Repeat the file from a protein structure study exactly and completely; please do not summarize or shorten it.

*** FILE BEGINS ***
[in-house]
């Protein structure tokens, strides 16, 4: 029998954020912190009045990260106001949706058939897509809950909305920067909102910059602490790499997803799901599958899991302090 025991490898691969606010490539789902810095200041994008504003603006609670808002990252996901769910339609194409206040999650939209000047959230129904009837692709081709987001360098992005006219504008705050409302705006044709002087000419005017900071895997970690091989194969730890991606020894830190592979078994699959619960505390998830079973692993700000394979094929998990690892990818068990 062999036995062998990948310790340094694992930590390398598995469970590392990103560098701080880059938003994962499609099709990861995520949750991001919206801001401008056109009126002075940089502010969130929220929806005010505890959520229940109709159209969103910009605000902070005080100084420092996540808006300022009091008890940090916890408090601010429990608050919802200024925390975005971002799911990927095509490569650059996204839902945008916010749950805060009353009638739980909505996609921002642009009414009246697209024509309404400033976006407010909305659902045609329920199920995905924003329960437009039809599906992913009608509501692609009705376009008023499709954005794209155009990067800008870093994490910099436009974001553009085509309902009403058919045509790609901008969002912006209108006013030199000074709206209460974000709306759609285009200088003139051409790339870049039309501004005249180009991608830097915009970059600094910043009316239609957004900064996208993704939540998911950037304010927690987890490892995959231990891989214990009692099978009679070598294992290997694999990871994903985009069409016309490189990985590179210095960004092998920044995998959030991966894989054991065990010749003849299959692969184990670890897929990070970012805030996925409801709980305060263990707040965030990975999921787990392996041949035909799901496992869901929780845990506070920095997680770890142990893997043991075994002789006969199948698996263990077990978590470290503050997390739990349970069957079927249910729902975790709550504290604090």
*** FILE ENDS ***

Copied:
[in-house]
């Protein structure tokens, strides 16, 4: 029998954020912190009045990260106001949706058939897509809950909305920067909102910059602490790499997803799901599958899991302090 025991490898691969606010490539789902810095200041994008504003603006609670808002990252996901769910339609194409206040999650939209000047959230129904009837692709081709987001360098992005006219504008705050409302705006044709002087000419005017900071895997970690091989194969730890991606020894830190592979078994699959619960505390998830079973692993700000394979094929998990690892990818068990 062999036995062998990948310790340094694992930590390398598995469970590392990103560098701080880059938003994962499609099709990861995520949750991001919206801001401008056109009126002075940089502010969130929220929806005010505890959520229940109709159209969103910009605000902070005080100084420092996540808006300022009091008890940090916890408090601010429990608050919802200024925390975005971002799911990927095509490569650059996204839902945008916010749950805060009353009638739980909505996609921002642009009414009246697209024509309404400033976006407010909305659902045609329920199920995905924003329960437009039809599906992913009608509501692609009705376009008023499709954005794209155009990067800008870093994490910099436009974001553009085509309902009403058919045509790609901008969002912006209108006013030199000074709206209460974000709306759609285009200088003139051409790339870049039309501004005249180009991608830097915009970059600094910043009316239609957004900064996208993704939540998911950037304010927690987890490892995959231990891989214990009692099978009679070598294992290997694999990871994903985009069409016309490189990985590179210095960004092998920044995998959030991966894989054991065990010749003849299959692969184990670890897929990070970012805030996925409801709980305060263990707040965030990975999921787990392996041949035909799901496992869901929780845990506070920095997680770890142990893997043991075994002789006969199948698996263990077990978590470290503050997390739990349970069957079927249910729902975790709550504290604090």